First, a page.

Sam frowned and it was plain he had not understood her. "Milady...?"
"Do you remember our conversation before we all were parted at Amon Hen?" Arwen asked.
Sam inclined his head. "I remember."
"Then you may also recall the promise you made when you were most distressed?" Arwen asked and the frown disappeared on Sam's face, replaced by an air of understanding. "You vowed never to let Frodo go alone and you truly did not. You followed him to the end, Sam, and you did everything you could for him. Out of all of us, you were the one who never faltered."
"Thank you," Sam said as a faint blush crept up his cheeks. He shifted awkwardly in his place as his gaze fell to the ground. "... But I fear your words are entirely misdirected. It is Frodo who deserves your kind words. He was the Ring bearer."
"He was," Arwen agreed and tilted her her to the side as her smile widened. "But he did not do this alone. You are both as heroic, Sam... Though I know not all the details and am certain I never will, I know that to be true. Had it not been for you, Frodo would not have been able to complete his task."
"Thank you, Arwen," Sam bowed his head and seemed genuinely touched by her words. He locked gazes with her, and continued, "I am told you deserve similar praise for your involvement in this war. How you helped protect Pippin and Merry, how you were willing to sacrifice everything for Strid-King Aragorn. It takes unimaginable strength to withstand Sauron himself. And may I say, that I know you and Strider will stand together, protecting each other through any storm you may face. You will be a gentle queen and will rule with kindness for many long years to come. I am most happy for the two of you. The happiness of the world is yours, at last."
Arwen felt her own smile widen as his words warmed her heart. "Tell me, Samwise, what do you intend to do now when the war is over?"
Sam shrugged and seemed perplexed by the idea of an 'after'. "I'll go back home, I suppose... With my friends. I want to sow some of the seeds Lady Galadriel gave me and watch the plants grow as my life returns to normal."
Sam opened his mouth to continue when a large hand landed on his shoulder and Gandalf stepped up next to him. The wizard smiled down at Sam with a twinkle in his eyes before he turned his attention to Arwen.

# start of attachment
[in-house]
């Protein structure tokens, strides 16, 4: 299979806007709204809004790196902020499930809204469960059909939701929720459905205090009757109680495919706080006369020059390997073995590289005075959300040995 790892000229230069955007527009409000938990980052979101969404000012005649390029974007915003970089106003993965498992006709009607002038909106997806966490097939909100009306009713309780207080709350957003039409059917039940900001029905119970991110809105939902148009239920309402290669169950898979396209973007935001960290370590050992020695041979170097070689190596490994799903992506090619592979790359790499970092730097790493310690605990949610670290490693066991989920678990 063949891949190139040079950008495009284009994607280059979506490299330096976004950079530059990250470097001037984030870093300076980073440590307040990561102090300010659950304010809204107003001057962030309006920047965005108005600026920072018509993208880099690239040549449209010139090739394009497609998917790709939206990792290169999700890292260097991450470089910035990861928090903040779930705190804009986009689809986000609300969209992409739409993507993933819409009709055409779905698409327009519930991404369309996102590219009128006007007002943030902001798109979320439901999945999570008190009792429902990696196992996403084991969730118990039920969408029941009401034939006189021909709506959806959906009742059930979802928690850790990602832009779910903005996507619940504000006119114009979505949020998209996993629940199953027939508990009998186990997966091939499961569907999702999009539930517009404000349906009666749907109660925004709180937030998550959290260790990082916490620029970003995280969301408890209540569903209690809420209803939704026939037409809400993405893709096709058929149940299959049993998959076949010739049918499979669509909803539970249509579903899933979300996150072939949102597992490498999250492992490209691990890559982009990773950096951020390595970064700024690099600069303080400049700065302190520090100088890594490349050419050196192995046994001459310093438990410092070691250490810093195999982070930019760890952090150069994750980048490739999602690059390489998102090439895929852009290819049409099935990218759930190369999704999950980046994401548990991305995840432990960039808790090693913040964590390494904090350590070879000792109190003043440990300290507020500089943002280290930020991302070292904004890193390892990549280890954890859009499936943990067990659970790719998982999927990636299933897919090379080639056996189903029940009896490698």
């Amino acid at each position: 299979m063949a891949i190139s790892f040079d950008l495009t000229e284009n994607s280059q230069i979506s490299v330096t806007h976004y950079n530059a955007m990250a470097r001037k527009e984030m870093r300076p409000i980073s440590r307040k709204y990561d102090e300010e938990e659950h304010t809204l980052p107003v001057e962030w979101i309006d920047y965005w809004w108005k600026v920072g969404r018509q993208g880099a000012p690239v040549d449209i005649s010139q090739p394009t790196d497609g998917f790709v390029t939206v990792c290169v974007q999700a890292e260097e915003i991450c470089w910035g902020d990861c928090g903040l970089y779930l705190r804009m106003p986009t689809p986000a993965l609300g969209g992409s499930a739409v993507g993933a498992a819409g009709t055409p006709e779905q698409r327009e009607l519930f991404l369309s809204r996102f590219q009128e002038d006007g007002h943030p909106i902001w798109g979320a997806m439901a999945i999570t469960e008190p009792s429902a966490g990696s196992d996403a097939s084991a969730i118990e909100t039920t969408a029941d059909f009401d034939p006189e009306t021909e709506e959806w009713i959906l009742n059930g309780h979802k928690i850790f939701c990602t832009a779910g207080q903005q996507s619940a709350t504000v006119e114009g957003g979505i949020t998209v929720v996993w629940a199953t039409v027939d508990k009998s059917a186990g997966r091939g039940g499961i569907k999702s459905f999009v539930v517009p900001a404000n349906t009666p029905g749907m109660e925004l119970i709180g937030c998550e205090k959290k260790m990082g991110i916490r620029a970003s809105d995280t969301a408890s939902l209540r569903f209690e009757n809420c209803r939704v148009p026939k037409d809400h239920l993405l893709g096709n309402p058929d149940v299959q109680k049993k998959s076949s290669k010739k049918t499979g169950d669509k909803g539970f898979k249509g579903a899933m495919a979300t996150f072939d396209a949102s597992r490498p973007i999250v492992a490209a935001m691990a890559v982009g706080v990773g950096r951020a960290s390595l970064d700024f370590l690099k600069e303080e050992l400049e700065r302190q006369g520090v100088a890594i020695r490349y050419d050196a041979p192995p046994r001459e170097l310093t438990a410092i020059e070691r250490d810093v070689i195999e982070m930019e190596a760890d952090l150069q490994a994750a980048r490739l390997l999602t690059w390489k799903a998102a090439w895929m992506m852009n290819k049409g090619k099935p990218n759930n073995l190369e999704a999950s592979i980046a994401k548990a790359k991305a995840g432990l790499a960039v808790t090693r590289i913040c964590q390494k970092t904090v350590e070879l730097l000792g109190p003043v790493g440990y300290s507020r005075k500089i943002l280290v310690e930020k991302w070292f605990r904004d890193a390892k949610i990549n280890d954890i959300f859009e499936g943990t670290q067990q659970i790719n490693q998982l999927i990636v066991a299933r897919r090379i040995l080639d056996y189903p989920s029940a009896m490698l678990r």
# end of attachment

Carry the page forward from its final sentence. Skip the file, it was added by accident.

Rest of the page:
"I did not mean to interrupt. I wish to steal Sam for a moment, if I may. You are not the only one who wants to pay their respects, milady," Gandalf began, his old voice filled with life and humor. "And, I believe your aid is needed elsewhere, lady Undómiel. It appears the King himself has yet to make an appearance to his own celebration."
"Then I shall leave and find him," Arwen curtsied.
She turned and left Gandalf and Sam to their own amiable conversation, in the sea of people around them. As Arwen let her keen eyes search the corridors for her intended, she allowed her mind to revel in the moment. Sam's words had inspired her hope and love to grow even further. It was only a matter of weeks now, after all their waiting, until she would wed the love of her life. Still, even after all these years of waiting, she was impatient now. She did not wish to wait any longer.
Arwen gazed about the white, stone walls and the tall, elegant arches. Minas Tirith. This beautiful city was to be her home now; this white, blinding city of Man. Here she would make a life and future for herself and her children that would come after. It was very different from Rivendell and Loríen, yet she did not feel like a foreigner here. The thought of building a home for herself here was one she looked forward to. The thought alone brought back the smile upon her lips.
Arwen let her spirit guide her towards its twin soul and she climbed up a grand staircase and stopped upon a smaller landing. On the second landing above her she saw the great king himself, gazing out through a window facing East. A small smile played across Aragorn's lips and his distant eyes were filled with life. Arwen sensed that he, too, was occupied with thoughts of their bright future.
Arwen allowed herself a moment to appreciate his fine figure. Aragorn was clad in fine materials, with a royal blue robe with silver details that adorned his shoulders and hung to his feet. The clothes made him stand tall and proud, filled with virtue and confidence. A true king. Atop his dark brow rested the silver crown of his forefathers and it seemed to gleam with their forlorn wisdom.
"Lle tyava quel, mela en' coiamin?" Arwen asked. (Are you well, love of my life?)
"No," Aragorn said, but did not turn his gaze from the view outside. If he was surprised to see she had found him, he did not show it. "An ngell nîn, á tulë sinomë." (Yes. Please, come here.)
Arwen raised the hem of her flowing skirt and moved up the steps to join his side.
She smiled up at him as he placed an arm around her waist and pulled her close. He returned the grin and something akin to wonder flashed through his pale eyes as he looked down upon her. Arwen raised one of her hands and traced his cheek as he closed his eyes in bliss. Her fingers traced a few wrinkles by his eyes and mouth that had not been there long. She knew what had created them. The crown atop his head made him look both royal and full of strength and it was a far cry from the young ranger he had been.